16. CumaeanSibyl says:

    Living as I do in one of the meth-production centers of the country, I support putting pseudoephedrine products behind the counter. The negative impact of meth manufacture and use has been stunning — theft and violent crime on the rise, property destroyed by toxic chemicals or fire, social services overwhelmed by adults needing rehab and children needing foster homes… it goes on. The lockdown on pseudoephedrine products has actually made it harder for people to make meth, and I think that’s just fantastic.

    I don’t think it’s necessary in all areas, and I don’t think companies should stop using pseudoephedrine altogether — but in areas where meth has caught on big-time, keeping the cold meds behind the counter is a worthwhile inconvenience.

  17. s00p3rm4n says:

    I’m sorry, I frankly don’t care how many Bible-Belter Iron Maiden fans named Jethro make it to that big OzzFest in the sky. That’s the way the jawline crumbles when a country finally succumbs to the existential meaninglessness it has so long denied. “Git’R’Done” indeed. Sartre and democracy aside, I don’t deserve to get treated like a sex offender every time I get the damn sniffles. Fun fact: my ID is kept on file for TWO YEARS! And there’s no one I can complain to or plead to to have my information removed. And no one claims responsibility for safeguarding my personal information, but everyone apparently has a claim to it. Months from now, I fully expect to be ordered to walk door-to-door to tell people: “Hi, I’m a registered Sudafed user. Yes, yes I know it’s shameful. *ACHOO* Ow, please don’t hit me!”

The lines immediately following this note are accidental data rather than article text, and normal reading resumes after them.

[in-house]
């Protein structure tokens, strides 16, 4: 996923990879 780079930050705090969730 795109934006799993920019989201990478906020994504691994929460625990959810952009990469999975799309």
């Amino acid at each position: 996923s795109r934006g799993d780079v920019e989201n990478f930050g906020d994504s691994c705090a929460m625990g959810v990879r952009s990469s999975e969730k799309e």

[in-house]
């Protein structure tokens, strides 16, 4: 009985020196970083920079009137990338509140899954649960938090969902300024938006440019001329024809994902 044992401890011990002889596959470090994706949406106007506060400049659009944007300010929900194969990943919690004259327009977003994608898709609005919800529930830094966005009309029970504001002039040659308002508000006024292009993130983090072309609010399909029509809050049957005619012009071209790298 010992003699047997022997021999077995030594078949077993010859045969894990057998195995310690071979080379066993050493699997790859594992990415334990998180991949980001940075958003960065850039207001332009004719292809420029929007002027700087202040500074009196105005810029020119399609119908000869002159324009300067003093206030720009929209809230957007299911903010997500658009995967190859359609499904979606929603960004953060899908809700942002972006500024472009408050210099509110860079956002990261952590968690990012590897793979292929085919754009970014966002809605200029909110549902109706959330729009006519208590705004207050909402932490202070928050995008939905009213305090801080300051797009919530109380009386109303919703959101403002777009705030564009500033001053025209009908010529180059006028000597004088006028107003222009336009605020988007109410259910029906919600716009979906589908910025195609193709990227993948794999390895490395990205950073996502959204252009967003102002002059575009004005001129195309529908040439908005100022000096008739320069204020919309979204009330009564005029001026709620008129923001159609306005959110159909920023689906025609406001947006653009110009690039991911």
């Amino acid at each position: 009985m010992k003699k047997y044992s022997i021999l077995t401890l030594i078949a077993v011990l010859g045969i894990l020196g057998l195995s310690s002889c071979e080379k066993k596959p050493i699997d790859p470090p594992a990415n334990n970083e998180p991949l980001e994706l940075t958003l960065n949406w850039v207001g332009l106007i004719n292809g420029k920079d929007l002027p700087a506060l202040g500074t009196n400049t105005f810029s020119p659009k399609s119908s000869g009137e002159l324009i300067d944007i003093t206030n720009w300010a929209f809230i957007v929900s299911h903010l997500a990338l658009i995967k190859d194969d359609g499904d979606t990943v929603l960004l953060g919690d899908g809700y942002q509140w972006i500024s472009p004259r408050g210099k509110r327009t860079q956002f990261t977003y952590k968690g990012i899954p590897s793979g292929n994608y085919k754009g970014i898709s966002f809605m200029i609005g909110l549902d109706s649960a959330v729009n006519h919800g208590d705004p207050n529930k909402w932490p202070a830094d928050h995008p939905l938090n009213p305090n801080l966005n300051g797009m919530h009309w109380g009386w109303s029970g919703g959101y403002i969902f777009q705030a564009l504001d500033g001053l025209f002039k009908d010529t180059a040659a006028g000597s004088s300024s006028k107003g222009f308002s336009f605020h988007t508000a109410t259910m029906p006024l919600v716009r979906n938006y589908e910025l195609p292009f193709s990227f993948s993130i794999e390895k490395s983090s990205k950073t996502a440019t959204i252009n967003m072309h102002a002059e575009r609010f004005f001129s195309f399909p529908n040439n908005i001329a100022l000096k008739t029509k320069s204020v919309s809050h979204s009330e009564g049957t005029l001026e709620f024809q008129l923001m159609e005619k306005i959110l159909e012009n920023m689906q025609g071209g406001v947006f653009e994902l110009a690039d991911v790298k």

And I did notice the packages of Sudafed are smaller – I think it’s just so that you can’t buy it in any significant quantity. It is cheaper – around $5 now for a box. But of course you can’t get it in any other quantity, because it’s “the only size they make!” P.S. PE does shit for shit.

  18. Falconfire says:

    Because Sudafed contains an ingredient used to make meth, some states now require it to be stored behind the pharmacist’s counter. Reasonable enough.

    No its not, its completely unreasonable simply because instead of paying attention to that jackass with 20 boxes of the stupid stuff (which is how much you need to make a tiny bit of meth) the other 99% of the population who actually wants to use this stuff as medicine gets fucked over. Even more disgusting considering a shit ton more household products can ALSO be used to make meth, and that actual meth creators are not sitting there getting the shit out of medicine but getting bulk shipments of the stuff stolen from chem labs.

  19. karmaghost says:

    Medicines containing pseudoephedrine were restricted because making meth out of them was incredibly easy and insanely dangerous; the equipment used in its production is simple, homemade and can cause entire blocks to go up in flames. Baking soda (as mentioned in the production of cocaine), on the other hand, is just one of a long line of ingredients in a very complex process. Restricting pseudoephedrine has made a huge impact on meth production in the United States…